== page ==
talking just about my life experiences." She added that she has more resistance
from Hispanic males since they are not used to a woman with a strong mind and
outgoing personality. She also noted that there were problems with some Anglos
because they believed that she should stay in her place. Goldie says," I didn't
understand what that was, but they seemed to have determined it for me by
stereotyping me in their minds." Despite those prickly attitudes, Goldie is
still an active standup comic and only recently did a one-week run at "Laffs" and
a show for the New Mexico Endowment for the Humanities.
Goldie Garcia describes how she became involved with her unique and funky art
form: When I would come back to New Mexico during semester breaks, I would see my sisters
to make ends meet, and here I was with my life going so well. Feeling that I
should do something to help
them, I advised them to become involved doing "Latino Art." I recalled to them
that when we were
kids growing up on South Broadway, there were altars to the Virgin of Guadalupe
every December, and we had processions in the streets with mariachi bands playing
the marches. The altars would be
wrapped in colored foil along with fresh flowers and blinking Christmas lights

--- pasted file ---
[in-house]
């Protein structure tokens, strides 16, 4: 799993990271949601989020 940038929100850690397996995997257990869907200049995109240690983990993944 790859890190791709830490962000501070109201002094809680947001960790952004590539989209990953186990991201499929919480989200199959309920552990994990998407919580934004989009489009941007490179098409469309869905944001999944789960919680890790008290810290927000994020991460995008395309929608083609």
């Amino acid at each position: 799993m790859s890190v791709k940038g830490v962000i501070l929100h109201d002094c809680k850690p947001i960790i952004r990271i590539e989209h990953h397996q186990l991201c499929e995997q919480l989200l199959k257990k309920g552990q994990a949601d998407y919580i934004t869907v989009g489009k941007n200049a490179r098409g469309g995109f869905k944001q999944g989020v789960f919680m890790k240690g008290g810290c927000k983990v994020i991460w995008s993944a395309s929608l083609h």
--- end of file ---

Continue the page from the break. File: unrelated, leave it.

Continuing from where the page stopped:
and with a lot of colorful glitter on the shrines. This was an expression
of my culture that was so prevalent, but my sisters kept saying that we don't
have the time. So when i returned to New Mexico
for good and found myself hungry, and with job opportunities closed to me, I
decided I ought to take some of
my own advice."
Dreams play an important
part in Goldie's life, and along with dreams and her own intuition she began to
develop some thoughts about glitzy, funky art. She started off by placing
pictures of saints and litle crystals on slabs of metal, and people would
actually buy them. Then it dawned on her that maybe there was something in this
after all. Goldie doesn't claim to have a business mind, but she believes that
necessity seems to help out in developing one. Her bottlecap art came to her one
day while out walking and she picked up a Budweiser beercap. She said, "You know
there are millions of discarded bottlecaps all around us." She gathered up a
bunch, placed a small image of Our Lady of Guadalupe among them, and put a
sprinkle of gliter and plastic over it.
At first she believed they were pretty sacrilegious, but then it seemed that a
saint among bottlecaps culd also be regarded as a personal social commentary.
Goldie developed a process and made earrings, pins, and keychains from her
bottlecaps. Before long the line had taken off. Goldie refers to these as her
"Latino Art" and notes that they do have a very contemporary kitsch quality to